By Desilation 10 Comments
Hades left his kingdom so rarely and became so identified with his kingship that, in time, even the underworld itself was simply called Hades. Called the "Zeus of the underworld", Hades's power within his own realm was absolute. The other Olympians rarly dared to go there, save for Hermes, who was allowed to escort the souls of the departed there as part of his role as Psychopompos.
Geographically, the great river styx served to mark as the boundary of Hades kingdom. It flowed directly from Pontus, the ocean himself. Styx's waters were so potent that the gods swore oath upon them, and suffered a host of wracking torments if they dared to break there word. A host of dread rivers that sprang from the styx ran through the underworld: The Phlegethon, a river burning fire, Archeron, the river of woe, Lethe, the river of forgetfulness, and Cocytus, the river of lament. To enter Hades, souls of the dead had to be ferried across by the ferryman Charon. Only those buried with a coin beneath there tongue could afford Charon's fare. those who had no such honors were left on the banks of the styx forever.
Hades was the kingdom of the dead, where all souls that were wicked or merely lacked virtue were forced to remain for eternity. souls were judged by the shades of the three great kings Minos, Rhadamanthys, and Aegeus, shortly after crossing the river styx. The virtuous were allowed to pass beyond hades into the joyful elysian fields. Once a person's deceased soul entered Hades, it could never escape save by a special dispention by Hades himself. Those who try to leave are menaced by Cerberus, the three-headed watchdog of Hades, who devours any mortal foolish enough to try and pass Hades's gates before his time.
Those who passed into Hades were divided into two groups. Those who merely lacked virtue, but not truly wicked, were allowed to roam freely in the Asphondel Fields, a stand of black poplars and sterile willows sacred to Persephone that stood on the very high edge of the kingdom. There the shades of the dead gathering in great throngs whose countless voices were like the beatings of bats' wings. They had no more ability to do no more harm or good, and only found pleasure in drinking the blood of rams and black bulls sacrificed to Hades. Most gave into despair, or gathered about the field's great ditch, waiting for blood.
Hades devised hellish punishments for the wicked souls that passed into his kingdom. Their time in Hades became an eternity of tortures designed to prevent them from ever forgetting there crimes. perhaps the most famous example of such a sinner is tantalos, who had greedly stolen nectar and ambrosia from the gods. In his afterlife he was tortured by hunger and thirst that could never be quenched. Water flowed up to his lips only to ebb away if he tried to drink, and fruits that grew on trees above his head would lift away as he tried to reach them. Sisyphus, who revealed the secrets of the gods for personal gain, was cursed to forever try to push a boulder up a hillside. At the last moment, the boulder always rolled back, forcing Sisyphus to begin his task again.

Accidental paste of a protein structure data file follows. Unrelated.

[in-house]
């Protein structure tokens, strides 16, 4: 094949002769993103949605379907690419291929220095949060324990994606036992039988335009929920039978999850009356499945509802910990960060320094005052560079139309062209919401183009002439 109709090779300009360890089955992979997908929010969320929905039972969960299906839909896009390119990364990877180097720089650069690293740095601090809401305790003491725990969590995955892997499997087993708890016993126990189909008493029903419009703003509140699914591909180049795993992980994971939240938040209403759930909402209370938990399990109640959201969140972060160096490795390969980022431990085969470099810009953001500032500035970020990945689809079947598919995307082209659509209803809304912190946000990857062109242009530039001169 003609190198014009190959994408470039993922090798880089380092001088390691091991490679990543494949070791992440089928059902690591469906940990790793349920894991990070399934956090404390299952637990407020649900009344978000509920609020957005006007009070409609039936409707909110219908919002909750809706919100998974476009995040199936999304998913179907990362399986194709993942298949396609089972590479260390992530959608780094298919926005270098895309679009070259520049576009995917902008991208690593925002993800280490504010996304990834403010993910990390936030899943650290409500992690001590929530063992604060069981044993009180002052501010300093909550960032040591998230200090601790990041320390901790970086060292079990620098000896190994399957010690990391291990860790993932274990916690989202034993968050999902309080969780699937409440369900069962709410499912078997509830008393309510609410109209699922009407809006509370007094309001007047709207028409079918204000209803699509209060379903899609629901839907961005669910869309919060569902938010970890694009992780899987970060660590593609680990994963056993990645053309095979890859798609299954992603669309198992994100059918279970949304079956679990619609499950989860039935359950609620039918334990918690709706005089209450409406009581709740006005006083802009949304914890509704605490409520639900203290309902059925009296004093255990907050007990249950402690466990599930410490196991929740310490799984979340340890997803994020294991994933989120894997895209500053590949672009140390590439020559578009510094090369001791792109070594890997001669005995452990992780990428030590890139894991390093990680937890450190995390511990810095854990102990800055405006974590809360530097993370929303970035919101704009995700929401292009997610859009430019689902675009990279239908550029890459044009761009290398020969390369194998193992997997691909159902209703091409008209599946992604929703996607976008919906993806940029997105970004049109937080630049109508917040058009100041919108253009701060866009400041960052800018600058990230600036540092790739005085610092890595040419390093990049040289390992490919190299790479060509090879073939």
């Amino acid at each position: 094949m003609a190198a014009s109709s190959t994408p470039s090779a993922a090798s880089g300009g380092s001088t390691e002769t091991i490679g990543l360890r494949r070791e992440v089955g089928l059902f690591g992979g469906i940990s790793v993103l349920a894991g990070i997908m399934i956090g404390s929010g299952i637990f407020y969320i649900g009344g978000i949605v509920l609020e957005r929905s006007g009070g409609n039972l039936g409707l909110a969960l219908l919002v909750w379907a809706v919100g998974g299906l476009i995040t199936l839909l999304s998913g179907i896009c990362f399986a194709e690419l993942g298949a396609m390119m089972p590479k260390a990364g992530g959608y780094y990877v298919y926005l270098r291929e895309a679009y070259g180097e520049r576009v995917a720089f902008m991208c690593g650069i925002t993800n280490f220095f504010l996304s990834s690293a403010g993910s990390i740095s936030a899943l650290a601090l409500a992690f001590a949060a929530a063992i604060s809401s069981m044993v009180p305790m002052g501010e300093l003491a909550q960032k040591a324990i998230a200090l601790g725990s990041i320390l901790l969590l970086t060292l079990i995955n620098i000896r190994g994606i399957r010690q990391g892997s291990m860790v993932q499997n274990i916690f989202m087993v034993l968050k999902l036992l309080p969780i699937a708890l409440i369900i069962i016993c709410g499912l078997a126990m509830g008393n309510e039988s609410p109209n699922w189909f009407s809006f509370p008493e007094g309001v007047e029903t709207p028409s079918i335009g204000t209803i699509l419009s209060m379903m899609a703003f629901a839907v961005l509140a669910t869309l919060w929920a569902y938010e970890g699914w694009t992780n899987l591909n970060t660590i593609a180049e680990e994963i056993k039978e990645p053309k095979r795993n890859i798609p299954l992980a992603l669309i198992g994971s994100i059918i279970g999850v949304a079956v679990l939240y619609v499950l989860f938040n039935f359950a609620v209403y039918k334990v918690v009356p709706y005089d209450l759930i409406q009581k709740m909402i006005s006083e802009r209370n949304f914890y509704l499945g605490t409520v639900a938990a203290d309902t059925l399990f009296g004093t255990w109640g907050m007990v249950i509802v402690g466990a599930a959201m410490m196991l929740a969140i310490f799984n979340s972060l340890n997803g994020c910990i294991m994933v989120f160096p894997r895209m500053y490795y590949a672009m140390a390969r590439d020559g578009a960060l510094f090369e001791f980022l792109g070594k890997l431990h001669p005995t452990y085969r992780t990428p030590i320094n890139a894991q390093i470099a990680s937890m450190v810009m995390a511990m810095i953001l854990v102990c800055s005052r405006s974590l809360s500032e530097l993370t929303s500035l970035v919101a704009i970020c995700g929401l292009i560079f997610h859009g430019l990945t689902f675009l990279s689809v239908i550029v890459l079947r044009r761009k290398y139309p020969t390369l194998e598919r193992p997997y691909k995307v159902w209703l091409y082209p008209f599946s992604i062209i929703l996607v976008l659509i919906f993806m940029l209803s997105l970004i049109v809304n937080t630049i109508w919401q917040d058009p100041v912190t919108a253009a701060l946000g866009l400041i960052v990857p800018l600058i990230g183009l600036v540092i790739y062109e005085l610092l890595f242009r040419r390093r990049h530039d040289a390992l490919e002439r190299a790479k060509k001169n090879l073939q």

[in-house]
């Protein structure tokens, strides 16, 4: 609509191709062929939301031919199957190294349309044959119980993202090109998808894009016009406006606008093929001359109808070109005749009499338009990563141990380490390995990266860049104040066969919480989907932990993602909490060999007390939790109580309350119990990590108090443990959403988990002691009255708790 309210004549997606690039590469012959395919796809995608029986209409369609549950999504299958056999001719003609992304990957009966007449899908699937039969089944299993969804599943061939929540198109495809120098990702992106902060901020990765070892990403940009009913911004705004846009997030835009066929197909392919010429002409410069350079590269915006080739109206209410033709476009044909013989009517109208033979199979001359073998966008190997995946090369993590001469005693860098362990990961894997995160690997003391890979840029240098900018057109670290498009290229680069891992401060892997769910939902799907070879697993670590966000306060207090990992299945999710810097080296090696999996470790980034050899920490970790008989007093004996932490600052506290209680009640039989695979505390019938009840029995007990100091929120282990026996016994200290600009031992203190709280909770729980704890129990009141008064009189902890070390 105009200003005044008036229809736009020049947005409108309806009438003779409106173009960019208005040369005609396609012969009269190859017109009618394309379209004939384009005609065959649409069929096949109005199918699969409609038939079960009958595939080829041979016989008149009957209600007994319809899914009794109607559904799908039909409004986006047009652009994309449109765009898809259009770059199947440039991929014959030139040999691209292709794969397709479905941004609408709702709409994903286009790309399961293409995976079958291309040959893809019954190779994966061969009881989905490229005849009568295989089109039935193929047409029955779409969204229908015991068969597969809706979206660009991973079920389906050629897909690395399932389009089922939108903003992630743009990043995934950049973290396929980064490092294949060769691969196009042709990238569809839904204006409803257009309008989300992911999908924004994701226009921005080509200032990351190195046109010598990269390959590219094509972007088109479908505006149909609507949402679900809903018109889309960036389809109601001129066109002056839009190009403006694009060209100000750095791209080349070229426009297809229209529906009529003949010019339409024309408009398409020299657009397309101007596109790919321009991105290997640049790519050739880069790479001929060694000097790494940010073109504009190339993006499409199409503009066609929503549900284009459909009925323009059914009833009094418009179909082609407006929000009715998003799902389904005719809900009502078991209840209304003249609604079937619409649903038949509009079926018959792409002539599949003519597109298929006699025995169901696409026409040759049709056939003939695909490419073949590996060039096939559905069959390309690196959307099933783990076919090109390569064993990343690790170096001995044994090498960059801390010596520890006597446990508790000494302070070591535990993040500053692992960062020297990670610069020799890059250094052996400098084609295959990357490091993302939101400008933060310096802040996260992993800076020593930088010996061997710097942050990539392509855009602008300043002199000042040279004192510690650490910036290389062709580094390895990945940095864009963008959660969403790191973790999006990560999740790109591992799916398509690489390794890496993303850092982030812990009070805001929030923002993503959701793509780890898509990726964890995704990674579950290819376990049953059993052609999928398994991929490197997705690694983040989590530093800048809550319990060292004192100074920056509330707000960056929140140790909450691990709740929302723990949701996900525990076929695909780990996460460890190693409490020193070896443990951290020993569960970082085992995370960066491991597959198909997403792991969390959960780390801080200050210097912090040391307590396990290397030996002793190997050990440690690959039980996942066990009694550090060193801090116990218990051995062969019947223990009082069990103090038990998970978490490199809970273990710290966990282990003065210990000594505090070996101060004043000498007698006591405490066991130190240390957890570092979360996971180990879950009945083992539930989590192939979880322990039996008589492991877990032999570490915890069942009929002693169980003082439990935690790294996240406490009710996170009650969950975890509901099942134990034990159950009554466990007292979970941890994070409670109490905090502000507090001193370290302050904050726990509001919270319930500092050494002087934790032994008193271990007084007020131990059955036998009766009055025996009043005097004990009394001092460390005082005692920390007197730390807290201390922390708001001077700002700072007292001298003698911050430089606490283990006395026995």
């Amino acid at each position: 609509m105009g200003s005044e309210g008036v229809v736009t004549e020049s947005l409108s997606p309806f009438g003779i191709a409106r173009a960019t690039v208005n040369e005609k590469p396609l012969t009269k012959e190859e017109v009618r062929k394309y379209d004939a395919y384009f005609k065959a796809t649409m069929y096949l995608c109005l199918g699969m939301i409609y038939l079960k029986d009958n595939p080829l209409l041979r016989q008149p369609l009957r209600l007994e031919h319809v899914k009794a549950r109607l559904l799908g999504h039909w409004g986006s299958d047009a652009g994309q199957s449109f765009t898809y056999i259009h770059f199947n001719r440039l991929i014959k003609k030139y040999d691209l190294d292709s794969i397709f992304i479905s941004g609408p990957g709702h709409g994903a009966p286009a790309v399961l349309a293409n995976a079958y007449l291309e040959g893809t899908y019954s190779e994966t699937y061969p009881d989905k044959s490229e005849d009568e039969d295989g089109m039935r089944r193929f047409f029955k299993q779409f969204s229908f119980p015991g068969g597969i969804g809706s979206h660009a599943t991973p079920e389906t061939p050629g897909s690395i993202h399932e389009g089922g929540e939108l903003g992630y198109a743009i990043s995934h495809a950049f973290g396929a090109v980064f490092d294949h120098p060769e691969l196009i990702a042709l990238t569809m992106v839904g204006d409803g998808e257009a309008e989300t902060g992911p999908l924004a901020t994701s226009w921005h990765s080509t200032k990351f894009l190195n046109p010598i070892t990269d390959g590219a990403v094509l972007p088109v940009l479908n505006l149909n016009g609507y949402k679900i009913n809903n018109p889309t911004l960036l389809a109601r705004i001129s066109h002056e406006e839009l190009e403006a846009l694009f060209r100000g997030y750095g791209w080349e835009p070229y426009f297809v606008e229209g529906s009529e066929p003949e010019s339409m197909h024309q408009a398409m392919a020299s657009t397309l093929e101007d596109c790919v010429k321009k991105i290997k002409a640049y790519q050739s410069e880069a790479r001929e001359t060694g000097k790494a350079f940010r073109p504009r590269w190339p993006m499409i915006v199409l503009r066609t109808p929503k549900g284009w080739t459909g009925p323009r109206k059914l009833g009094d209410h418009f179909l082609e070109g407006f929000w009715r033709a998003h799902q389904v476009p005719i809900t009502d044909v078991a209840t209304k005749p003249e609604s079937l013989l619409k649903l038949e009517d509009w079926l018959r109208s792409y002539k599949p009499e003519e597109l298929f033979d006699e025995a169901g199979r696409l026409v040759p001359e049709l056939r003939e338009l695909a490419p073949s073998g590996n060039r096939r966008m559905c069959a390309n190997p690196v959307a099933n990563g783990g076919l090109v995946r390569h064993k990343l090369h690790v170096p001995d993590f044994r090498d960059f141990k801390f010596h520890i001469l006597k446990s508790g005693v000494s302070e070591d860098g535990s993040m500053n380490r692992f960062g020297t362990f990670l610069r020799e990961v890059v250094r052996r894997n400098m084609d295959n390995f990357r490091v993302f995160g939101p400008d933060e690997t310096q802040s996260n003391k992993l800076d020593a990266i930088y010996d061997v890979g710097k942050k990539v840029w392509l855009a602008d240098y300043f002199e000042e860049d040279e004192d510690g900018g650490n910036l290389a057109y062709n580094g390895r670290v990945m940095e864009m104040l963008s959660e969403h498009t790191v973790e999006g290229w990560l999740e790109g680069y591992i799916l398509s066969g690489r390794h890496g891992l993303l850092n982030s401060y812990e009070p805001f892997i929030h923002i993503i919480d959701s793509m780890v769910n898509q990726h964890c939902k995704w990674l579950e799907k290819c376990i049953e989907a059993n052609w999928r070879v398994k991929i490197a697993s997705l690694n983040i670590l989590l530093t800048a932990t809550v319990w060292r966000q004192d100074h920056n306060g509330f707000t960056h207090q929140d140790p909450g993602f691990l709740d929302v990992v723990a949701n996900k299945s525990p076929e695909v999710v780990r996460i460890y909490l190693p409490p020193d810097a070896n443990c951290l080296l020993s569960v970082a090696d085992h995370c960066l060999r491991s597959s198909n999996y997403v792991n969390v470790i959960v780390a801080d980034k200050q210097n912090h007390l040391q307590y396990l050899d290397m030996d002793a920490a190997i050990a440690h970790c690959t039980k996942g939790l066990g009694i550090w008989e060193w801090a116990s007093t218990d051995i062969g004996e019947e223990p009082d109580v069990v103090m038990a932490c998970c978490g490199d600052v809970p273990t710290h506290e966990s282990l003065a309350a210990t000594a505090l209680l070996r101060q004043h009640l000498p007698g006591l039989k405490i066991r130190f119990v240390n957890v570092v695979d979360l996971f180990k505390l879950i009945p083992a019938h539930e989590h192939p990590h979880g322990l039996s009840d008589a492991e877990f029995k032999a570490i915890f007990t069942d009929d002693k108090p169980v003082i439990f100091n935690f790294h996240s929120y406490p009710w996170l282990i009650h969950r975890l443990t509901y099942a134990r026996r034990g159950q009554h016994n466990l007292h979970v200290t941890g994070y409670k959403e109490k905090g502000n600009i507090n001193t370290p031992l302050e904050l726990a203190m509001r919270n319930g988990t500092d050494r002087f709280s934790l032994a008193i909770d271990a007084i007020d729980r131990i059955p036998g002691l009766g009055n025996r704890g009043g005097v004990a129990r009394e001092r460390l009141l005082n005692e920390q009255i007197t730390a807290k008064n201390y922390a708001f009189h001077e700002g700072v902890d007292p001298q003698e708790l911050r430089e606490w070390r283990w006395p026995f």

Those who denied hospitality to travelers or struck there parents could expect to be tormented by the Erinyes or Furies, vicious demon-like Goddesses who could pursue scourge both the living and the dead with eternal patience. Sometimes the furies would deliver sinners into Hades themselves, to hasten there punishments. They were Demonic creatures, with coal black bodies, bloodshot eyes, enormous bat-like wings. They carried whips studded with bronze, and always left their mortal victims dying in pain.
Each of the great gods had a particular power that resulted from the nature of the aspect of the world they ruled, and Hade's power was over darkness. His entire realm was cloaked in darkness beneath the earth, invisible to mortal eyes, and could only be accessed by descending through the cracks in the earth after undergoing purifying rituals. Hades himself wore an enchanted helmet that let him cloak himself from all eyes, mortal and immortal, and used this to devastating effect when he saw fit to take the battlefield. The only opponent known to ever wound him was Hercules, who could do so with superlative archery. Perseus actually had to steal Hades's helmet and its power of invisibilty in order to manage his victory over Medusa.